You should wipe the inside wall of the enclosure soiled with droppings, urates, and other leftovers from food. Use a disinfectant solution to get rid of any harmful organisms or toxins, but avoid using detergents, bleach, or other harsh chemicals to clean the enclosure.

Draco Volans Care

Taking care of Draco volans is a serious commitment. The lizard is delicate and requires special care to ensure its health and well-being. Amateurs and beginner hobbyists find it challenging to take care of the lizard’s enclosure, temperature, humidity, and dietary requirements.

Experts with reptile experience and enough time to monitor the enclosure can keep this species. Ensuring the lizards stay hydrated is the most important part of their care, so use an automatic misting system to keep your lizards hydrated.

Food and Water

Draco volans is an insectivore, so it feeds on crickets, roaches, bean battles, ants, and termites. The lizard will sit and wait to pray rather than actively search for food. Dusting calcium and multivitamins onto the food provides additional nutrients for the Draco volans.

Provide the Draco volans with a bowl of fresh and clean water daily, and make sure that the bowl is sturdy and won’t tip over. Feed the lizard 3–4 times a day with live foods like ants and termites, as live foods are excellent sources of protein. Avoid feeding the lizard insects like fireflies, as these contain toxic chemicals and can be harmful.

Handling

Draco volans is a delicate and fragile lizard that doesn’t like to be handled. It will bite, wriggle, and scratch its handler to escape. Beginners should avoid handling this species, and keep in mind that handling can cause stress.

The presence of birds, amphibians, snakes, and cats can also cause this lizard stress. You should avoid potential stressors like vibrations, sudden changes in temperature, and sudden noise and confine the Draco volans to its enclosure when potential stressors are present.

Common Health Issues

Draco volans is a species prone to several health issues. Some common health issues include metabolic bone disease, poxvirus, and parasitic infections.

Metabolic bone disease (MBD) results from a lack of calcium and vitamin D3. Insufficient phosphorus and poor lighting conditions in the enclosure can also cause metabolic bone disease. Newborns are prone to the disease because they have weak bones, so be aware of this if you want to breed the species.

Ensuring Draco volans gets adequate sunlight is one way to prevent MBD. Provide the lizard with UV-A and UV-B lighting to help control and reverse the adverse effect of MBD.

Poxvirus infections are common in Draco volans. Poxvirus affects the kidney, liver, and spleen and appears as a crusty and raised lesion on the outside of the body.

Poxvirus is a fatal disease for the Draco volans, but adequate preventative measures such as quarantine, fresh air, and an ethyl alcohol solution to kill any pathogens can prove effective. Make sure you don’t touch other reptiles and amphibians to prevent the spread of poxvirus.

Draco volans is also prone to parasitic infections. Protozoan parasites such as cryptosporidiosis and coccidiosis can affect the lizard’s intestinal tract. The parasites enter the body through the fecal route, lower the lizard’s immune system, and cause bacterial infections.

Signs of parasitic infection include weight loss, diarrhea, and bloating. Treat the lizard with metronidazole, sulfamerazine, and lactated ringer solution to cure the infection.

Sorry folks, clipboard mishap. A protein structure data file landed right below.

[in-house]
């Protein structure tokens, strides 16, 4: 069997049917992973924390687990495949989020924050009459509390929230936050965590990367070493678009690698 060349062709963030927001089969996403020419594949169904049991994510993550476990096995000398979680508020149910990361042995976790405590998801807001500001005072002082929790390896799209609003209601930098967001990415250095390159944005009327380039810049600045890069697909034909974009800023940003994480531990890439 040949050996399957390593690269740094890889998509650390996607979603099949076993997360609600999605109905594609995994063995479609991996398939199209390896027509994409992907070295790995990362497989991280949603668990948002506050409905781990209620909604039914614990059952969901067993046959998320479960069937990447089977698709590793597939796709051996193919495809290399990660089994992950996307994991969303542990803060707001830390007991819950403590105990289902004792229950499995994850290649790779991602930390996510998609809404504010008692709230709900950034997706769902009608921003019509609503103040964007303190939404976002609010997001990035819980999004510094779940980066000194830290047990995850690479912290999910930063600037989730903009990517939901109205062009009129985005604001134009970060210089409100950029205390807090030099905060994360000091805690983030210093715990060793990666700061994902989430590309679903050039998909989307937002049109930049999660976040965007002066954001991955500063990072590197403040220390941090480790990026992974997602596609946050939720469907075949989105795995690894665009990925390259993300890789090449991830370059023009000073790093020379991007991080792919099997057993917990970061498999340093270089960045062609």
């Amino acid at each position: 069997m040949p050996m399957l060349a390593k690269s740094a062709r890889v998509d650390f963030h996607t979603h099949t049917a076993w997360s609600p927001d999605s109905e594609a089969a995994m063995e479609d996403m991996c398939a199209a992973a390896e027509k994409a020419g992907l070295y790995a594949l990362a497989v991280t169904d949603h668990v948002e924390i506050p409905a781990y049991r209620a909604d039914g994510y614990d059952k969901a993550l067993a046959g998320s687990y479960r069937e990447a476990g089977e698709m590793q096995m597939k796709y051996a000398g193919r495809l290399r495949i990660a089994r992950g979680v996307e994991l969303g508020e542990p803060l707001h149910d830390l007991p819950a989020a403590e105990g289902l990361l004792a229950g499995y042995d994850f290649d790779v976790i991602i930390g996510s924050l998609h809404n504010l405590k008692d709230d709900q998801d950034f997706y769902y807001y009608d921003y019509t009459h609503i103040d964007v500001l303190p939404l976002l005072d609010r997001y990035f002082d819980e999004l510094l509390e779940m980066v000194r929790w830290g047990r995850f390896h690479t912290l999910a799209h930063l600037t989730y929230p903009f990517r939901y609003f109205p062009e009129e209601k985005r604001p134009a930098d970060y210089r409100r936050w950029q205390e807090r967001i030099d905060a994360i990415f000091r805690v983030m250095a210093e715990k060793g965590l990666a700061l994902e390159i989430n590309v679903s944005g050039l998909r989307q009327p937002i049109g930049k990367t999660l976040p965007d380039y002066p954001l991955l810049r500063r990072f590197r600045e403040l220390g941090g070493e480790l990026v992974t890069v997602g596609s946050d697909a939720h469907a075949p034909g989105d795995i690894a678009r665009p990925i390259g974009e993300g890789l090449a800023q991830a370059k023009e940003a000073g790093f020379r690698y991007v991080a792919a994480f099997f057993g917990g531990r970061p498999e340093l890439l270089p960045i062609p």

Breeding

Breeding any Draco species is a challenging task. Newborn Draco volans lizards have a high mortality rate and need special care and attention.

Initiate the breeding process by providing a warm and humid environment with a temperature of 80°F for two weeks. Ensure that the female Draco volans gets enough calcium for egg development and provide a good nesting place at the bottom of the enclosure for the female to lay her eggs.

Introduce the female by keeping a male in the enclosure. Keep the pair together for about four days, and then separate them. During the four days, the male will mount the female to initiate mating, which takes anywhere from 3–18 minutes.

Once the mating ritual is complete, remove the male and return him to his cage. You should feed the female calcium dusted insects to support egg development and production. Ants and termites are also good sources of calcium and protein for females.

The female will start to balloon as the eggs develop within the reproductive tract. During this period, you should maintain the enclosure temperature at 78°F, and the temperature should remain this way from conception until the eggs are laid.

Keep the humidity within 60% to 70%. After four to six weeks, the female will create a nest at the bottom of the enclosure and lay her eggs. She will cover the eggs with the soil, peat moss, or any available substrate within the enclosure. Once the female has laid her eggs, you should incubate the eggs within 77–79°F for two months.

The hatchlings will hatch within 45–60 days. Keep the newborn lizards within a temperature of 80°F with a humidity level of 60–70% for the first month of their lives. You can use a plastic box with air holes and a heat lamp as a temporary enclosure for new lizards.

Choosing and Buying Draco Volans

Draco volans lizards cost between $40–$50 for new hatchlings and $60–$200 for adults. Breeding common flying dragons in captivity is a difficult process which makes their availability limited and expensive. Reputable breeders bring a fair number of lizards for sale to the market, and some online stores and select pet stores.

Keeping this species is a commitment and requires a proper enclosure and ample budget for maintenance and care. More than 90% of lizards will die within the first month in poor enclosure conditions. Adequate hydration and a proper enclosure is the best way to ensure that your lizards survive.

The importation and exportation of Draco volans is within legal limits, and it isn’t an endangered species.

About Johnathan David 194 Articles
Johnathan leads the Everything Reptiles’ editorial team as our Editor in Chief. He has been a reptile hobbyist since childhood and after years in herpetoculture he has cared for many Geckos and Frogs.